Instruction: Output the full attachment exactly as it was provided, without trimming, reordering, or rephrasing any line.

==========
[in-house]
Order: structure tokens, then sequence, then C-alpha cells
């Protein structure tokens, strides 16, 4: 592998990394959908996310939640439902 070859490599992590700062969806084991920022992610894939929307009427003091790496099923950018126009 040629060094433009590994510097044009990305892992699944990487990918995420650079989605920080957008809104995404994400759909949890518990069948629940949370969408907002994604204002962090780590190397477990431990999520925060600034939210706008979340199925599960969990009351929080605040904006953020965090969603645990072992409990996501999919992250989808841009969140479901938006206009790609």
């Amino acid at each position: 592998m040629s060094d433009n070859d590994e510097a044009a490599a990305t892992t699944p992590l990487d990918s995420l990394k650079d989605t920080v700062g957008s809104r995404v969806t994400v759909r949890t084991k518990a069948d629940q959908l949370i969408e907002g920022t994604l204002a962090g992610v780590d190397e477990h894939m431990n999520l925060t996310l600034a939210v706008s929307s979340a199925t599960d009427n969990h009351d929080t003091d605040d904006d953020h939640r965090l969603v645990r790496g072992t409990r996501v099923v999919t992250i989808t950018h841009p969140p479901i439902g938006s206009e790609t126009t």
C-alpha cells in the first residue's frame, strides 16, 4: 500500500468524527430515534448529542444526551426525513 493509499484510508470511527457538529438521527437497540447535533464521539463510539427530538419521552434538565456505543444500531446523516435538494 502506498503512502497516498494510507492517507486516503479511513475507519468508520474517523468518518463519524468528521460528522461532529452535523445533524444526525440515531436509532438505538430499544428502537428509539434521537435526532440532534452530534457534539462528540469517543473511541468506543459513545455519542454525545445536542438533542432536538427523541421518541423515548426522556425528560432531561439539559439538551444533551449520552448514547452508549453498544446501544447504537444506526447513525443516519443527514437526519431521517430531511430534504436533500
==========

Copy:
[in-house]
Order: structure tokens, then sequence, then C-alpha cells
């Protein structure tokens, strides 16, 4: 592998990394959908996310939640439902 070859490599992590700062969806084991920022992610894939929307009427003091790496099923950018126009 040629060094433009590994510097044009990305892992699944990487990918995420650079989605920080957008809104995404994400759909949890518990069948629940949370969408907002994604204002962090780590190397477990431990999520925060600034939210706008979340199925599960969990009351929080605040904006953020965090969603645990072992409990996501999919992250989808841009969140479901938006206009790609």
């Amino acid at each position: 592998m040629s060094d433009n070859d590994e510097a044009a490599a990305t892992t699944p992590l990487d990918s995420l990394k650079d989605t920080v700062g957008s809104r995404v969806t994400v759909r949890t084991k518990a069948d629940q959908l949370i969408e907002g920022t994604l204002a962090g992610v780590d190397e477990h894939m431990n999520l925060t996310l600034a939210v706008s929307s979340a199925t599960d009427n969990h009351d929080t003091d605040d904006d953020h939640r965090l969603v645990r790496g072992t409990r996501v099923v999919t992250i989808t950018h841009p969140p479901i439902g938006s206009e790609t126009t």
C-alpha cells in the first residue's frame, strides 16, 4: 500500500468524527430515534448529542444526551426525513 493509499484510508470511527457538529438521527437497540447535533464521539463510539427530538419521552434538565456505543444500531446523516435538494 502506498503512502497516498494510507492517507486516503479511513475507519468508520474517523468518518463519524468528521460528522461532529452535523445533524444526525440515531436509532438505538430499544428502537428509539434521537435526532440532534452530534457534539462528540469517543473511541468506543459513545455519542454525545445536542438533542432536538427523541421518541423515548426522556425528560432531561439539559439538551444533551449520552448514547452508549453498544446501544447504537444506526447513525443516519443527514437526519431521517430531511430534504436533500